Concentrate not on the eradication of evil, but on the cultivation of virtue. Evil is not driven out, but crowded out.
–Martin Luther King Jr.
I found this quote back when I was in college. The concept it expresses has stuck with me over the years and had a big impact on choices I have made. For example, I found that it was easier to change my diet by focusing on increasing the healthy foods I ate as opposed to avoiding foods that were unhealthy.
It also informs my approach to teaching and parenting. I found myself more interested in how to cultivate positive, prosocial behavior in children than how to eliminate poor behavior. Of course, I have worked on how to deal with less-than-healthy behaviors in children, but my strategies typically lean towards crowding them out.
In this article, I will explore the use of rewards as a motivator. This has long been an area of interest for me as a martial arts teacher. I have seen how motivated children (and adults!) can be around getting a new belt. Kids tend to see their belt as a badge that gives them social status both in and out of the martial arts school.
A lot of schools use this to keep unmotivated students from withdrawing from their program. A child wanting to quit is told that if they just stay another month, they will be able to get their next belt. Not only is this a common retention strategy for some schools, business consultants within the martial arts industry will encourage school owners to use this method to increase their enrollment.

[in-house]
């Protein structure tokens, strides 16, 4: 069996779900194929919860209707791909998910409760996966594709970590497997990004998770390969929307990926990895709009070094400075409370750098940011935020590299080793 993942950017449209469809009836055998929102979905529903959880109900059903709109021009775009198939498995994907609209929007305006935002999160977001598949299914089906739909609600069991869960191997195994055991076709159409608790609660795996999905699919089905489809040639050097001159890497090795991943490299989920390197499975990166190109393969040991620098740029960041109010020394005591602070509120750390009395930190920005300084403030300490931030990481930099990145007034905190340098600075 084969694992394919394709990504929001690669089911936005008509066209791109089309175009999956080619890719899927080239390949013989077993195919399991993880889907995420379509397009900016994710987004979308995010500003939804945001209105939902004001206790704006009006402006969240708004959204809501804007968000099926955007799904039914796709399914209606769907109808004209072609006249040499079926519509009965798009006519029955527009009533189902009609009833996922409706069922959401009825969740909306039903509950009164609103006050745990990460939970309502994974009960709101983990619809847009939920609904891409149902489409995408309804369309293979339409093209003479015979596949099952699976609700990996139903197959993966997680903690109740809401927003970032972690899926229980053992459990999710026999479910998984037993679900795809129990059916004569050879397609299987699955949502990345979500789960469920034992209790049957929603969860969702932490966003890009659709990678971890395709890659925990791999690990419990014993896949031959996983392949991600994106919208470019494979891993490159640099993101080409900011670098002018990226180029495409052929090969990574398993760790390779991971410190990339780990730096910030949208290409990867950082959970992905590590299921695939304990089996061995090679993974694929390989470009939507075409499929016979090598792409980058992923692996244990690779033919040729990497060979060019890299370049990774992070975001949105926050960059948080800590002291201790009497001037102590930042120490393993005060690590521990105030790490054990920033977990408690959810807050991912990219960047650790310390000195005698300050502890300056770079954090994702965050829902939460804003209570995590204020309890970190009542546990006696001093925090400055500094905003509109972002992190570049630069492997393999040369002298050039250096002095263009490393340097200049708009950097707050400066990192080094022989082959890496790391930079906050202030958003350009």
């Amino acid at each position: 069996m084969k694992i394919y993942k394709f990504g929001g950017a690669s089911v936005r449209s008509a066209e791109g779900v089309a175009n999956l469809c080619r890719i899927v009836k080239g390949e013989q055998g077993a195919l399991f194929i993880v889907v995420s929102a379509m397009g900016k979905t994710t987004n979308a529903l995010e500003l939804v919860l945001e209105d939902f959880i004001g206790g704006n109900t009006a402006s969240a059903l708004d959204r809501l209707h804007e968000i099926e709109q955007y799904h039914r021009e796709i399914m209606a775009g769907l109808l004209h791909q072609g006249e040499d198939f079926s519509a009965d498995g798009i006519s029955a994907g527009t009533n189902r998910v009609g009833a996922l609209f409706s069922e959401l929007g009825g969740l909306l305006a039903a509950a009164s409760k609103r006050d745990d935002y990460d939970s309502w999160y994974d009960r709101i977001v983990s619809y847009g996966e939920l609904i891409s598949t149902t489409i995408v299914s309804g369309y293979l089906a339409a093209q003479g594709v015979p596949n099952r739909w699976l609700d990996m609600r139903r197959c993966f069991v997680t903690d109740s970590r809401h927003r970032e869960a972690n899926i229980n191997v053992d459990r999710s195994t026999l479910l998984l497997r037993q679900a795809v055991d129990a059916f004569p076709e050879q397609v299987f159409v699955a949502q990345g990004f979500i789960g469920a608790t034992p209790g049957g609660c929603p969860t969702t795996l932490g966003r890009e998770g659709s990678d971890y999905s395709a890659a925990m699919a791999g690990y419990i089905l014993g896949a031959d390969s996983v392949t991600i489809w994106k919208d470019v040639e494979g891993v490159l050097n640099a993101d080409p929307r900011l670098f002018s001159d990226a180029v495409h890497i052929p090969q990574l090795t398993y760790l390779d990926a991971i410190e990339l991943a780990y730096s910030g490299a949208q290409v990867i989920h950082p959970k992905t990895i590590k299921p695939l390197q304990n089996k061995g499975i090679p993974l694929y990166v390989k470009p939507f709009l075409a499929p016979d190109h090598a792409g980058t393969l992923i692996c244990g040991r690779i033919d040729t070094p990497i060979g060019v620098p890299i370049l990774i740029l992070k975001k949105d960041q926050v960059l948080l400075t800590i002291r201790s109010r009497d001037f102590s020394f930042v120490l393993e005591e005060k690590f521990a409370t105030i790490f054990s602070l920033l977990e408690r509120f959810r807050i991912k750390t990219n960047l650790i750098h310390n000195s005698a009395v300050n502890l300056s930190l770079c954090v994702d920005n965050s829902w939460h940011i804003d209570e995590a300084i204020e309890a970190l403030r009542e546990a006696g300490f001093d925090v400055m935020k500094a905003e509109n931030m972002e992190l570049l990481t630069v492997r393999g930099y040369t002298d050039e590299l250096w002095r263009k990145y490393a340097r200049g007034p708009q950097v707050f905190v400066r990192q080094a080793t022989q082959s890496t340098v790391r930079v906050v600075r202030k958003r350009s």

One result of this is frequent belt tests, regardless of readiness, and children earning black belts in 2-3 years.
This has always bothered me. I could see the short-term, yet powerful, impact of the reward. But as a student myself, I was always excited about what I was learning, not the color of my belt. I wanted to share that passion with my students, and the belts often felt like a distraction from that.
Later in my career, I found the work of Carol Dweck and discovered a wealth of research that confirmed for me not only that the belts were not what the best way to motivate students, but also that focusing on those external rewards could undermine the long-term self-esteem and capacity for grit in children (For more on this, check out this series of articles I wrote on the topic.)